Does the thought of public speaking make you feel ill? Fear of public speaking is called glossophobia.
I’m not a shy person. Far from it. I’m a classic ENTJ. For many years, I thrived on speaking in public. But, one day, I was asked to give a presentation to a group of three people. When I got there, I realized that I’d run into two of the people before. I knew one of them had it in for me. That made it difficult to start talking. To make matters worse, at the end of the presentation, one of those two people accused me of breaking the law during my presentation. He accused me of copyright infringement. I was shattered. I take copyright very seriously. However, this individual worked in a field where copyright was discussed regularly. So I took him at his word. I apologized and left.
Later, I did a little more research and confirmed that, I did not infringe anyone’s copyright. My understanding of fair use and private business meetings was correct. It was the prospective client who was wrong.
But it didn’t matter. The event shook me up enough to keep me from speaking in public for a couple of years. I turned down opportunities. I didn’t want to take a risk again.
Still, I’m an ENTJ. I plan. And then I carry out that plan. I knew that, by taking small steps, I could conquer my glossophobia and start speaking in public again.
So I contacted a tiny organization. I asked if I could make a presentation to a small group. And I did it. And I survived.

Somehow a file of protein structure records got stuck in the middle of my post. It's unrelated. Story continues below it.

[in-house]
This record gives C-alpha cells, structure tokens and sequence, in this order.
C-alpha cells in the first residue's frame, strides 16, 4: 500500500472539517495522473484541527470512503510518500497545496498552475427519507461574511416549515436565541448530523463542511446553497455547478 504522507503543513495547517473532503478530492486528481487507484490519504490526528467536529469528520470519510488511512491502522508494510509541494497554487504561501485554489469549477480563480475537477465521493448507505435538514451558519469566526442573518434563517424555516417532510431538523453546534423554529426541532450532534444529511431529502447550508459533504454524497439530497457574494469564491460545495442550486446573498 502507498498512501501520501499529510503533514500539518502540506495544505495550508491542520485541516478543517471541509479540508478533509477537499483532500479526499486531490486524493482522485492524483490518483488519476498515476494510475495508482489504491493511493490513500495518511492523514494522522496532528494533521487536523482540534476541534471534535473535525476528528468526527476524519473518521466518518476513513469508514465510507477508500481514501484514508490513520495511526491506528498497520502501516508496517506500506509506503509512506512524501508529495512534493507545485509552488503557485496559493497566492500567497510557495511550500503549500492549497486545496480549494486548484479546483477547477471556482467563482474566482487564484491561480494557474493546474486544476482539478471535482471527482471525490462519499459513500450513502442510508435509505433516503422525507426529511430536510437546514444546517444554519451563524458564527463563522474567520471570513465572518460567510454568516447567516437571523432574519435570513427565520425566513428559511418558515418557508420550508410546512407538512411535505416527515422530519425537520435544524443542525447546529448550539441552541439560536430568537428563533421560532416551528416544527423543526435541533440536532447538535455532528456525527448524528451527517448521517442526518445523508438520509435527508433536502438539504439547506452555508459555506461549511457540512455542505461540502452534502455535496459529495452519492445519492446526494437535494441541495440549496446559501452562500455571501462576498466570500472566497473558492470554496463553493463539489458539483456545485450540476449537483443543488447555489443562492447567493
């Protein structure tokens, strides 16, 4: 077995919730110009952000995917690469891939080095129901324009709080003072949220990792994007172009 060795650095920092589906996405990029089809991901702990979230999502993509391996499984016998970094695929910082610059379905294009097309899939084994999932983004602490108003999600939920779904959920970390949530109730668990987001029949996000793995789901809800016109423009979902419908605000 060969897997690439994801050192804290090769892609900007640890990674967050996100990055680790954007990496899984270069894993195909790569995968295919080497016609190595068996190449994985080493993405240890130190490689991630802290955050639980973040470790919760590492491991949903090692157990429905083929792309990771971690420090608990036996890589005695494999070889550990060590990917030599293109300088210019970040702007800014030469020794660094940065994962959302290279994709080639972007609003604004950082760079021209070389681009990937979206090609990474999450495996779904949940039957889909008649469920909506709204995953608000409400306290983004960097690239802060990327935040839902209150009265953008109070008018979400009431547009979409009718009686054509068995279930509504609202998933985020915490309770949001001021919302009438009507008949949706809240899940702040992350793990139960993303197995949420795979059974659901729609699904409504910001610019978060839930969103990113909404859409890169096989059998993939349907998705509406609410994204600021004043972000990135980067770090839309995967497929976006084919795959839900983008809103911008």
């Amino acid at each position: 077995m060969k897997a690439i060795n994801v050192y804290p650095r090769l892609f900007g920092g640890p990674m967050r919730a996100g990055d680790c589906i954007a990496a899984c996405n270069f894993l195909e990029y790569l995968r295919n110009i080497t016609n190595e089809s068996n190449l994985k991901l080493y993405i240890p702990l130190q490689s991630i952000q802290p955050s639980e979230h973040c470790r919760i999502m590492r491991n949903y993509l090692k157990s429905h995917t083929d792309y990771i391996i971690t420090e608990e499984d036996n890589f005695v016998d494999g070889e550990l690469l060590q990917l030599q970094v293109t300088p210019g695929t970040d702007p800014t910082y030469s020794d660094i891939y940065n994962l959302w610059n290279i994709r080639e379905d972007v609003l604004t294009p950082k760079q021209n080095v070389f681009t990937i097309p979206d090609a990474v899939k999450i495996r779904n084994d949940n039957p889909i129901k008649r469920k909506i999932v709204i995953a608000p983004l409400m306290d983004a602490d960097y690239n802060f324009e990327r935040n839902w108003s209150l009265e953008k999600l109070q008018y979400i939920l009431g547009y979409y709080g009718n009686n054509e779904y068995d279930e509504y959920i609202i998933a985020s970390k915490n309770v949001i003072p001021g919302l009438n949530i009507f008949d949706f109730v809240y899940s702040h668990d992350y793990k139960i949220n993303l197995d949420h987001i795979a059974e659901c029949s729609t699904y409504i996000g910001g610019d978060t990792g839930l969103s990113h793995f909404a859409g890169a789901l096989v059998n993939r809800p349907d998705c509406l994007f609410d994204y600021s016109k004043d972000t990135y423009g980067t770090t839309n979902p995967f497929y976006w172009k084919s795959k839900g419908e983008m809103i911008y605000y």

Then I started going to professional association meetings. I started asking questions. That brought attention to me. I spoke well. After a while, I was sometimes asked to address the group. No problem. I was among friends.
Next, I applied for a job as an instructor. I’d be speaking in public (albeit to a group of about four people) once a week for a few months. I’d be teaching a subject I knew well. And I did it. And was hired again.
But the client wanted to know if I could teach another subject…one that I wasn’t sure I was good at. I’d have to study to get ahead of the students. I decided to try it. And I got better reviews for teaching that content than I did for teaching the stuff I knew by heart!
Pretty soon, I was teaching several classes. And then a major university asked me to teach a course. I did that, too. And was asked to teach more courses.
So, although I was never a shy person, I conquered a one-time fear of public speaking. Next week, I’ll give suggestions for conquering a fear of public speaking.
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